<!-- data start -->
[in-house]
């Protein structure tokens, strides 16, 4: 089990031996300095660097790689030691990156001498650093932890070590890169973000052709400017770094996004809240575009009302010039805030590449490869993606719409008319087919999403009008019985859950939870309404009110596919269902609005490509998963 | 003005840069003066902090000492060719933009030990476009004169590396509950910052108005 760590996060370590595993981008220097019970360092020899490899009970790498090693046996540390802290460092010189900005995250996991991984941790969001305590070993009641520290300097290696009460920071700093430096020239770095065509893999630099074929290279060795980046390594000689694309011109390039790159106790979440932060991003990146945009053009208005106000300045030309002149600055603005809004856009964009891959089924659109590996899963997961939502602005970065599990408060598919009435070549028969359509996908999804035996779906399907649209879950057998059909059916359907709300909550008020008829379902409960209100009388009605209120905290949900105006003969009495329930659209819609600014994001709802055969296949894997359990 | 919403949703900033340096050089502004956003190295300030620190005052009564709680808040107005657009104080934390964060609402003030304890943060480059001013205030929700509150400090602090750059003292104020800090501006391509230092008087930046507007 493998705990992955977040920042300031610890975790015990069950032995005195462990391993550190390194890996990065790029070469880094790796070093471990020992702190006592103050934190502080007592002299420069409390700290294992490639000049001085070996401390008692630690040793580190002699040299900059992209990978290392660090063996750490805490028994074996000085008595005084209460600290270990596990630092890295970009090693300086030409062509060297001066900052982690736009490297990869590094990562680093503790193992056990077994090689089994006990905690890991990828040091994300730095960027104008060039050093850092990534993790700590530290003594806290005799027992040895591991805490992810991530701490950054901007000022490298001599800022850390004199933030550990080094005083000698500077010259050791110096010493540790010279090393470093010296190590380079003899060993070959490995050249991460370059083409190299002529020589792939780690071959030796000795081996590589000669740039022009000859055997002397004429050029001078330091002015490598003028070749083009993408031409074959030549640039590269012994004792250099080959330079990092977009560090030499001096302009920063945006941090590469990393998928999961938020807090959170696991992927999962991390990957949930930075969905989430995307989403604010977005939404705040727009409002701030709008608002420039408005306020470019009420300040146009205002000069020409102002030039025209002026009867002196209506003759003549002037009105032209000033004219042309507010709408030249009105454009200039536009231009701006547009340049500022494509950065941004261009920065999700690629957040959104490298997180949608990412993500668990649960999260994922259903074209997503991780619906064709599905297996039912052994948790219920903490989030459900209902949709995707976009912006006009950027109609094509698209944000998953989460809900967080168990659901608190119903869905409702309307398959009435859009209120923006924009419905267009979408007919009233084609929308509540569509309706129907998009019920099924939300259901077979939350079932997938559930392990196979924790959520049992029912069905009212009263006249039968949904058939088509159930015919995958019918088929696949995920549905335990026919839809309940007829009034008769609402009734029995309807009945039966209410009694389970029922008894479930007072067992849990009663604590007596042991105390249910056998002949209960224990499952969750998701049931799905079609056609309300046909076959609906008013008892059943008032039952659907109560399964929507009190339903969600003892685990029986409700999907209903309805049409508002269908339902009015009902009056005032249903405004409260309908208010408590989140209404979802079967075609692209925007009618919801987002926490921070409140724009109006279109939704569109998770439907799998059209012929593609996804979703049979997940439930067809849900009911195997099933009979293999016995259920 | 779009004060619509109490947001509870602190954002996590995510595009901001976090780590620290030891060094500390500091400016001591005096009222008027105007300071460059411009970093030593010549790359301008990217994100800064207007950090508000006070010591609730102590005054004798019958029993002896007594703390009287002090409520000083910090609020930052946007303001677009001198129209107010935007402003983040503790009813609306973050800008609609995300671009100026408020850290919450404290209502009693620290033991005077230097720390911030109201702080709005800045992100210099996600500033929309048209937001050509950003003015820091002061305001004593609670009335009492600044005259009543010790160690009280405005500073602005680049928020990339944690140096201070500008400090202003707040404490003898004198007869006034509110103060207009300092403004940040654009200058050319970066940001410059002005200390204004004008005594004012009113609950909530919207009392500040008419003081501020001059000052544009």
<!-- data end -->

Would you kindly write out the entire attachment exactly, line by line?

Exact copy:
[in-house]
């Protein structure tokens, strides 16, 4: 089990031996300095660097790689030691990156001498650093932890070590890169973000052709400017770094996004809240575009009302010039805030590449490869993606719409008319087919999403009008019985859950939870309404009110596919269902609005490509998963 | 003005840069003066902090000492060719933009030990476009004169590396509950910052108005 760590996060370590595993981008220097019970360092020899490899009970790498090693046996540390802290460092010189900005995250996991991984941790969001305590070993009641520290300097290696009460920071700093430096020239770095065509893999630099074929290279060795980046390594000689694309011109390039790159106790979440932060991003990146945009053009208005106000300045030309002149600055603005809004856009964009891959089924659109590996899963997961939502602005970065599990408060598919009435070549028969359509996908999804035996779906399907649209879950057998059909059916359907709300909550008020008829379902409960209100009388009605209120905290949900105006003969009495329930659209819609600014994001709802055969296949894997359990 | 919403949703900033340096050089502004956003190295300030620190005052009564709680808040107005657009104080934390964060609402003030304890943060480059001013205030929700509150400090602090750059003292104020800090501006391509230092008087930046507007 493998705990992955977040920042300031610890975790015990069950032995005195462990391993550190390194890996990065790029070469880094790796070093471990020992702190006592103050934190502080007592002299420069409390700290294992490639000049001085070996401390008692630690040793580190002699040299900059992209990978290392660090063996750490805490028994074996000085008595005084209460600290270990596990630092890295970009090693300086030409062509060297001066900052982690736009490297990869590094990562680093503790193992056990077994090689089994006990905690890991990828040091994300730095960027104008060039050093850092990534993790700590530290003594806290005799027992040895591991805490992810991530701490950054901007000022490298001599800022850390004199933030550990080094005083000698500077010259050791110096010493540790010279090393470093010296190590380079003899060993070959490995050249991460370059083409190299002529020589792939780690071959030796000795081996590589000669740039022009000859055997002397004429050029001078330091002015490598003028070749083009993408031409074959030549640039590269012994004792250099080959330079990092977009560090030499001096302009920063945006941090590469990393998928999961938020807090959170696991992927999962991390990957949930930075969905989430995307989403604010977005939404705040727009409002701030709008608002420039408005306020470019009420300040146009205002000069020409102002030039025209002026009867002196209506003759003549002037009105032209000033004219042309507010709408030249009105454009200039536009231009701006547009340049500022494509950065941004261009920065999700690629957040959104490298997180949608990412993500668990649960999260994922259903074209997503991780619906064709599905297996039912052994948790219920903490989030459900209902949709995707976009912006006009950027109609094509698209944000998953989460809900967080168990659901608190119903869905409702309307398959009435859009209120923006924009419905267009979408007919009233084609929308509540569509309706129907998009019920099924939300259901077979939350079932997938559930392990196979924790959520049992029912069905009212009263006249039968949904058939088509159930015919995958019918088929696949995920549905335990026919839809309940007829009034008769609402009734029995309807009945039966209410009694389970029922008894479930007072067992849990009663604590007596042991105390249910056998002949209960224990499952969750998701049931799905079609056609309300046909076959609906008013008892059943008032039952659907109560399964929507009190339903969600003892685990029986409700999907209903309805049409508002269908339902009015009902009056005032249903405004409260309908208010408590989140209404979802079967075609692209925007009618919801987002926490921070409140724009109006279109939704569109998770439907799998059209012929593609996804979703049979997940439930067809849900009911195997099933009979293999016995259920 | 779009004060619509109490947001509870602190954002996590995510595009901001976090780590620290030891060094500390500091400016001591005096009222008027105007300071460059411009970093030593010549790359301008990217994100800064207007950090508000006070010591609730102590005054004798019958029993002896007594703390009287002090409520000083910090609020930052946007303001677009001198129209107010935007402003983040503790009813609306973050800008609609995300671009100026408020850290919450404290209502009693620290033991005077230097720390911030109201702080709005800045992100210099996600500033929309048209937001050509950003003015820091002061305001004593609670009335009492600044005259009543010790160690009280405005500073602005680049928020990339944690140096201070500008400090202003707040404490003898004198007869006034509110103060207009300092403004940040654009200058050319970066940001410059002005200390204004004008005594004012009113609950909530919207009392500040008419003081501020001059000052544009």